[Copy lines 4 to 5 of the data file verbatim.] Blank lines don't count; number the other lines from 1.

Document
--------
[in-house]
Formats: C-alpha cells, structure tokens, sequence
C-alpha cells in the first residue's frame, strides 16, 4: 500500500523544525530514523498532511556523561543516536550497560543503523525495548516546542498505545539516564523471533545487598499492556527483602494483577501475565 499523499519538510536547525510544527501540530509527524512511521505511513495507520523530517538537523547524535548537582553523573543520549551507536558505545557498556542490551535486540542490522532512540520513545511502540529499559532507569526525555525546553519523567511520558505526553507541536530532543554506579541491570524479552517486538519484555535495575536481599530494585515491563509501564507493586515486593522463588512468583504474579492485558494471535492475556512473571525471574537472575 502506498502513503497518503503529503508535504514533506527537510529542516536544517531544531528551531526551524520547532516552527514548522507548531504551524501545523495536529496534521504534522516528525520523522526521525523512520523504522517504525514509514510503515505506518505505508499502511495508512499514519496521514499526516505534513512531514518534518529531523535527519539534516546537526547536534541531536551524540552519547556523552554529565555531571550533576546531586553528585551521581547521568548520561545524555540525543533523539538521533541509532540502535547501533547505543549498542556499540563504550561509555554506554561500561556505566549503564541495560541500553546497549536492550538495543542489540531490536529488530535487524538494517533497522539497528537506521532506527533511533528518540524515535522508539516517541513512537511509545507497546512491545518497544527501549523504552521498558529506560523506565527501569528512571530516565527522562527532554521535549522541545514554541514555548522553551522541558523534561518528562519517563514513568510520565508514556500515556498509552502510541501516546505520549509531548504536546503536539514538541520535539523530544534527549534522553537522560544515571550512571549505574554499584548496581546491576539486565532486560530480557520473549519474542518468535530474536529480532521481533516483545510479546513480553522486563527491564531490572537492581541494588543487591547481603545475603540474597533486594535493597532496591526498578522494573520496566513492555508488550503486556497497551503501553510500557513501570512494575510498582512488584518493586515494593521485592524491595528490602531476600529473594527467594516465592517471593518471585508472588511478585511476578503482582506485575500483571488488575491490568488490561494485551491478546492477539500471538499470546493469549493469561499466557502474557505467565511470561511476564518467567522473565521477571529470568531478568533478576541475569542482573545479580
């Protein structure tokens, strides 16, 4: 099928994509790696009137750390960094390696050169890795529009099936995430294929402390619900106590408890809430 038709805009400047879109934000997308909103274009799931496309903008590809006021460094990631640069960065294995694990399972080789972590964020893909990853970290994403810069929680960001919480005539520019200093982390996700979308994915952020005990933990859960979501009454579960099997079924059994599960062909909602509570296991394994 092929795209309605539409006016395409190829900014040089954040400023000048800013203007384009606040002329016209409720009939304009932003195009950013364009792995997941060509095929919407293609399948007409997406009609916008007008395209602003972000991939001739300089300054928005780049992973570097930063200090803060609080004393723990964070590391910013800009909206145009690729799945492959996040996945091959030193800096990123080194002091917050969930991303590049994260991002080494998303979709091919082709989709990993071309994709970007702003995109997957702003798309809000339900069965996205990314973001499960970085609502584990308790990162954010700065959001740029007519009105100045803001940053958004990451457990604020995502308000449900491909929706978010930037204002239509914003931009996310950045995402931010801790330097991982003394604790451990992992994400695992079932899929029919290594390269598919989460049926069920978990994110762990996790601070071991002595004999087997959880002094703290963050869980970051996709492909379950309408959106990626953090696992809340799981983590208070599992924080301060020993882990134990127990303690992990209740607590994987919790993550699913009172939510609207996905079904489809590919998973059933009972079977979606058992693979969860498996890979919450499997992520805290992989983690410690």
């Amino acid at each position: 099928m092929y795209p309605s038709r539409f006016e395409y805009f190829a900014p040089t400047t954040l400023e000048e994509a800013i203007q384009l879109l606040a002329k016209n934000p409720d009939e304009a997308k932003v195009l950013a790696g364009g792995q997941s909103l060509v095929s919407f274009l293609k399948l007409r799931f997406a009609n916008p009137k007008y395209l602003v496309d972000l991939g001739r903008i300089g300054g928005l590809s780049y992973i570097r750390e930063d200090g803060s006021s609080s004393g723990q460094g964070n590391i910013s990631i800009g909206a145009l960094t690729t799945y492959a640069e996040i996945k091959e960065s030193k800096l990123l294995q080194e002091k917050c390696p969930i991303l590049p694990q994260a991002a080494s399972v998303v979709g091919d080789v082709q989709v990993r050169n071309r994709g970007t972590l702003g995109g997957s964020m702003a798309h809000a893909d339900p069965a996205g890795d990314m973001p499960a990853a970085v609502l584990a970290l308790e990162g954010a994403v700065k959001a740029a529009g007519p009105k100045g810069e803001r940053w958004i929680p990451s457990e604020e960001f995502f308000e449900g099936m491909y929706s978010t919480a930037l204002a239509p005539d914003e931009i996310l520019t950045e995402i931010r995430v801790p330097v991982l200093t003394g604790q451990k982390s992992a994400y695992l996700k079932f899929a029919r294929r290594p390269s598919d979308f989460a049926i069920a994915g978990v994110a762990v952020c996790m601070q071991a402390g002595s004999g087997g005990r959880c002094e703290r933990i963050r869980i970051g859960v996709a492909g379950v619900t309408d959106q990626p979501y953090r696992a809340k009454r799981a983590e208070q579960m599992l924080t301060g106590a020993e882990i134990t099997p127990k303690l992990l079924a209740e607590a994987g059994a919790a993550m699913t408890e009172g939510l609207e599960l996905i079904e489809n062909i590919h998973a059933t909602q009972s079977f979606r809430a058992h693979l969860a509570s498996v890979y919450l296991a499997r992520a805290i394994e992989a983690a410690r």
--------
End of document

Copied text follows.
């Protein structure tokens, strides 16, 4: 099928994509790696009137750390960094390696050169890795529009099936995430294929402390619900106590408890809430 038709805009400047879109934000997308909103274009799931496309903008590809006021460094990631640069960065294995694990399972080789972590964020893909990853970290994403810069929680960001919480005539520019200093982390996700979308994915952020005990933990859960979501009454579960099997079924059994599960062909909602509570296991394994 092929795209309605539409006016395409190829900014040089954040400023000048800013203007384009606040002329016209409720009939304009932003195009950013364009792995997941060509095929919407293609399948007409997406009609916008007008395209602003972000991939001739300089300054928005780049992973570097930063200090803060609080004393723990964070590391910013800009909206145009690729799945492959996040996945091959030193800096990123080194002091917050969930991303590049994260991002080494998303979709091919082709989709990993071309994709970007702003995109997957702003798309809000339900069965996205990314973001499960970085609502584990308790990162954010700065959001740029007519009105100045803001940053958004990451457990604020995502308000449900491909929706978010930037204002239509914003931009996310950045995402931010801790330097991982003394604790451990992992994400695992079932899929029919290594390269598919989460049926069920978990994110762990996790601070071991002595004999087997959880002094703290963050869980970051996709492909379950309408959106990626953090696992809340799981983590208070599992924080301060020993882990134990127990303690992990209740607590994987919790993550699913009172939510609207996905079904489809590919998973059933009972079977979606058992693979969860498996890979919450499997992520805290992989983690410690």
């Amino acid at each position: 099928m092929y795209p309605s038709r539409f006016e395409y805009f190829a900014p040089t400047t954040l400023e000048e994509a800013i203007q384009l879109l606040a002329k016209n934000p409720d009939e304009a997308k932003v195009l950013a790696g364009g792995q997941s909103l060509v095929s919407f274009l293609k399948l007409r799931f997406a009609n916008p009137k007008y395209l602003v496309d972000l991939g001739r903008i300089g300054g928005l590809s780049y992973i570097r750390e930063d200090g803060s006021s609080s004393g723990q460094g964070n590391i910013s990631i800009g909206a145009l960094t690729t799945y492959a640069e996040i996945k091959e960065s030193k800096l990123l294995q080194e002091k917050c390696p969930i991303l590049p694990q994260a991002a080494s399972v998303v979709g091919d080789v082709q989709v990993r050169n071309r994709g970007t972590l702003g995109g997957s964020m702003a798309h809000a893909d339900p069965a996205g890795d990314m973001p499960a990853a970085v609502l584990a970290l308790e990162g954010a994403v700065k959001a740029a529009g007519p009105k100045g810069e803001r940053w958004i929680p990451s457990e604020e960001f995502f308000e449900g099936m491909y929706s978010t919480a930037l204002a239509p005539d914003e931009i996310l520019t950045e995402i931010r995430v801790p330097v991982l200093t003394g604790q451990k982390s992992a994400y695992l996700k079932f899929a029919r294929r290594p390269s598919d979308f989460a049926i069920a994915g978990v994110a762990v952020c996790m601070q071991a402390g002595s004999g087997g005990r959880c002094e703290r933990i963050r869980i970051g859960v996709a492909g379950v619900t309408d959106q990626p979501y953090r696992a809340k009454r799981a983590e208070q579960m599992l924080t301060g106590a020993e882990i134990t099997p127990k303690l992990l079924a209740e607590a994987g059994a919790a993550m699913t408890e009172g939510l609207e599960l996905i079904e489809n062909i590919h998973a059933t909602q009972s079977f979606r809430a058992h693979l969860a509570s498996v890979y919450l296991a499997r992520a805290i394994e992989a983690a410690r």